Newswise — FEBRUARY 7, 2021, NEW YORK – A Ludwig Cancer Research study has identified a potential vulnerability in neuroblastoma tumors that might be exploited to improve treatment of the aggressive childhood cancer, which accounts for roughly 15% of all deaths from pediatric malignancies.

Researchers led by Ludwig Scientific Director Chi Van Dang and Adam Wolpaw, a postdoctoral fellow in the Dang lab and a pediatric oncologist at Children’s Hospital of Philadelphia, describe in the current issue of the Proceedings of the National Academy of Sciences how each of two states assumed by neuroblastoma cells influences the tumor’s visibility to the immune system. They also demonstrate how one of those states might be tweaked to invite anti-tumor immune responses.

“We found that these two distinct subsets of cells in neuroblastoma tumors are seen very differently by the immune system, and that the one that tends to be resistant to chemotherapy is also the one most visible to immune cells,” said Wolpaw. “This suggests we might be able to use immunotherapy to target these drug-resistant cells to prevent relapses and improve care for this childhood cancer.”

Neuroblastoma resists immunotherapy because it is a so-called “cold tumor,” or one poorly infiltrated by immune cells. Exploring the causes of this phenomenon, Wolpaw, Dang and their colleagues noticed somewhat serendipitously that while some neuroblastoma cells are markedly deficient in inflammatory signaling, others are not.

A critical element of the body’s innate immune defenses, inflammatory signaling is switched on by cellular sensors that detect molecular patterns associated with microbes, viruses and dying and cancerous cells. Its activation drives the production of factors that draw immune cells to a site of potential disease, triggering cascading immune responses. Such signals play an essential role in cancer immunotherapy and stimulate therapeutic immunity against tumors following chemotherapy and radiotherapy.

“Many cancers have figured out how to silence this response because one way to evade the immune system is to avoid revealing your presence, and the best way to do that is to eliminate these detectors,” Dang explained.

The researchers examined major inflammatory signaling mechanisms in 20 neuroblastoma cell lines. They found that one mechanism—response to an inflammatory factor known as interferon-γ—was intact in all the cell lines. Another, activated by double-stranded DNA mislocated in the cell’s cytoplasm, was absent in all but one. A third, switched on by double-stranded RNA (dsRNA), was active in some cell lines but dormant in others.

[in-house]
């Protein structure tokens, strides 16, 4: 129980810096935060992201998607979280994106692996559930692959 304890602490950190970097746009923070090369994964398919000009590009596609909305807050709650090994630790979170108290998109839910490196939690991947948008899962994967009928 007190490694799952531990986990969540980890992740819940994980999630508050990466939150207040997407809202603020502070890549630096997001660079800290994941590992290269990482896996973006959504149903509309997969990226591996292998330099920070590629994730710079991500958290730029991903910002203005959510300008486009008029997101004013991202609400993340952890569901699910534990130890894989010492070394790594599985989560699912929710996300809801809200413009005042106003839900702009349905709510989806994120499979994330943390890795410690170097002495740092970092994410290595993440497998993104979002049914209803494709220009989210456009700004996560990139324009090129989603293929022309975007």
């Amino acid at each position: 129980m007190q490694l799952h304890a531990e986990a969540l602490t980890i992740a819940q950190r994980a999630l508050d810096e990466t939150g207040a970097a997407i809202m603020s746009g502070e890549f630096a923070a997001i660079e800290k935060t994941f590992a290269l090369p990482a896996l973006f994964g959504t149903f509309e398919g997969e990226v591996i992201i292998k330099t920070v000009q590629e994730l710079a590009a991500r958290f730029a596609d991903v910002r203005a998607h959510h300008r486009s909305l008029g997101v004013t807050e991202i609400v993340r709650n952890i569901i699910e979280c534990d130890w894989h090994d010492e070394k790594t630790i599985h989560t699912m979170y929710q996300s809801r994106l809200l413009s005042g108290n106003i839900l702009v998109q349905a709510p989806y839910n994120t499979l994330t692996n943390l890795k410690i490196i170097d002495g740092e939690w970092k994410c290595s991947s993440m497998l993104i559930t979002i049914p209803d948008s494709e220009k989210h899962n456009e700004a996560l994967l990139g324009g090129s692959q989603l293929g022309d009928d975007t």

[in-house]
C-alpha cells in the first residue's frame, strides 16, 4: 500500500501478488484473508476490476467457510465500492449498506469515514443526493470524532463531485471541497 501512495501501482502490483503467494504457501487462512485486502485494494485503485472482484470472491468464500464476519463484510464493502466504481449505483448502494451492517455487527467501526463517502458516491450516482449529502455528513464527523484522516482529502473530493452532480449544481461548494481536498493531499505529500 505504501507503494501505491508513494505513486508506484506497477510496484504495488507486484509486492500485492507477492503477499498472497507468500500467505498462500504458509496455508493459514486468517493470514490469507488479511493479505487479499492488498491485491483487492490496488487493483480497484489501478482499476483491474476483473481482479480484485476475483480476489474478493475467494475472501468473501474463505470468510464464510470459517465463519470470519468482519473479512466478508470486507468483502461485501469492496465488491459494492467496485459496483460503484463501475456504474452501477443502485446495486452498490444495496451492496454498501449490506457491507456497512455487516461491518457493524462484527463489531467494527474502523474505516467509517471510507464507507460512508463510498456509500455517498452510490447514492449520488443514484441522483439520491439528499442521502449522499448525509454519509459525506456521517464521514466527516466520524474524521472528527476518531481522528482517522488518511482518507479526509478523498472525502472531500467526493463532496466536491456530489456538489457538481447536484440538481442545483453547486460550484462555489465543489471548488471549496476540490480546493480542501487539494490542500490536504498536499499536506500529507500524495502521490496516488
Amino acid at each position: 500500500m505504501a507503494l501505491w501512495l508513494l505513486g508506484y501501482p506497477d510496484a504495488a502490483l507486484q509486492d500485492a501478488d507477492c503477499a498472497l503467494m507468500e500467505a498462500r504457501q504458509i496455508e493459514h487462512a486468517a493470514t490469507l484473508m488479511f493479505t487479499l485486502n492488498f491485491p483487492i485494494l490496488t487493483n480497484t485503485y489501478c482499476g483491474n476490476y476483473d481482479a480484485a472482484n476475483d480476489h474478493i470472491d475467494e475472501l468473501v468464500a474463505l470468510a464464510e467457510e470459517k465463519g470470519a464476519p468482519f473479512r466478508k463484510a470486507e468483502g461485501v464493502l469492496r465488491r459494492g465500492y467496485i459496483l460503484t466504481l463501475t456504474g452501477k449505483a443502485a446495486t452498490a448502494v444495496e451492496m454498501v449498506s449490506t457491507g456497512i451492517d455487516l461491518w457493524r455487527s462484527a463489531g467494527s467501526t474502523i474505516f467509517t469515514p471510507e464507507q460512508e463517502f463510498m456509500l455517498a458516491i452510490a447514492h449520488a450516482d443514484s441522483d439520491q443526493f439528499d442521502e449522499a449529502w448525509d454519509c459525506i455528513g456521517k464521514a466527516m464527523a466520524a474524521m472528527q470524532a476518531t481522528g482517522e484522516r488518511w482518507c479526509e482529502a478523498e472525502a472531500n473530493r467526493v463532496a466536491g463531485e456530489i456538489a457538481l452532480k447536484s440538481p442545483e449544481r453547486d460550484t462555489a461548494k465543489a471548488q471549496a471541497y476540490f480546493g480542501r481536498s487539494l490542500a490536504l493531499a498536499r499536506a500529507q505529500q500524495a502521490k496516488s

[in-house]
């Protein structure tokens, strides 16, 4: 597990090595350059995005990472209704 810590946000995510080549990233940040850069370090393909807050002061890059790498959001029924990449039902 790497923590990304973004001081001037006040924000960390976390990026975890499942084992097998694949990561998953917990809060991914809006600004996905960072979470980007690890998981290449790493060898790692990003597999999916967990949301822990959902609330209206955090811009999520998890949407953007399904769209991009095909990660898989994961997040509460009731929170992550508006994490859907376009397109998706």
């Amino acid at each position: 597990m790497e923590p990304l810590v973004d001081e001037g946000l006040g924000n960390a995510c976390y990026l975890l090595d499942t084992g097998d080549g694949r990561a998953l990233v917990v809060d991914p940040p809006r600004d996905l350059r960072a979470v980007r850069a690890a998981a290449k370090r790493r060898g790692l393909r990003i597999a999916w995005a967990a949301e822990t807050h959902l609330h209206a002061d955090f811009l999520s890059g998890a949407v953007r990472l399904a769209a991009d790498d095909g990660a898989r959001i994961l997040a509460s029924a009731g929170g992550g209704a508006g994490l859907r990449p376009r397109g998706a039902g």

This variability interested the researchers. Examining the phenomenon, they found that a cell line’s “epigenetic” state determined whether dsRNA provoked inflammatory signaling. Neuroblastoma cells toggle between two such functional states. These are the mesenchymal state—associated with cells responsible for recurrent disease, metastasis and chemotherapy resistance—and the far more common adrenergic state. Experiments with the neuroblastoma cell lines revealed that cells in the adrenergic state are unresponsive to dsRNA, while those in the mesenchymal state respond readily.

The researchers showed that when exposed to a molecule named poly (I:C)—a mimic of dsRNA currently being evaluated in clinical trials in combination with immunotherapies—the inflammatory responses of mesenchymal cells made them susceptible to killing by the immune system’s T cells. Mouse studies confirmed that tumors composed of mesenchymal cells were far more infiltrated with immune cells, and so potentially primed for immunotherapy, than those derived from adrenergic cells.

“Our study,” said Dang, “has uncovered key inflammatory signaling mechanisms in neuroblastoma cells that might be activated for therapy. These findings have implications for the development of new strategies to treat drug resistant disease, and Adam is already well along the path to evaluating them in preclinical studies.”

Dang is also a professor in the Molecular & Cellular Oncogenesis Program at the Wistar Institute Cancer Center.

 

This work was supported by Ludwig Cancer Research, the U.S. National Institutes of Health, Alex's Lemonade Stand Young lnvestigator Awards, Hyundai Hope on Wheels Young Investigator Award, Solving Kids' Cancer, Fishin' for the Cure, Pierce Phillips Charity, Catherine Elizabeth Blair Memorial Foundation, Ronan Thompson Foundation, EVAN Foundation and the Giulio D'Angio Endowed Chair.

 

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About Ludwig Cancer Research

Ludwig Cancer Research is an international collaborative network of acclaimed scientists that has pioneered cancer research and landmark discovery for 50 years. Ludwig combines basic science with the ability to translate its discoveries and conduct clinical trials to accelerate the development of new cancer diagnostics and therapies. Since 1971, Ludwig has invested nearly $3 billion in life-changing science through the not-for-profit Ludwig Institute for Cancer Research and the six U.S.-based Ludwig Centers. To learn more, visit www.ludwigcancerresearch.org.

 

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Proceedings of the National Academy of Sciences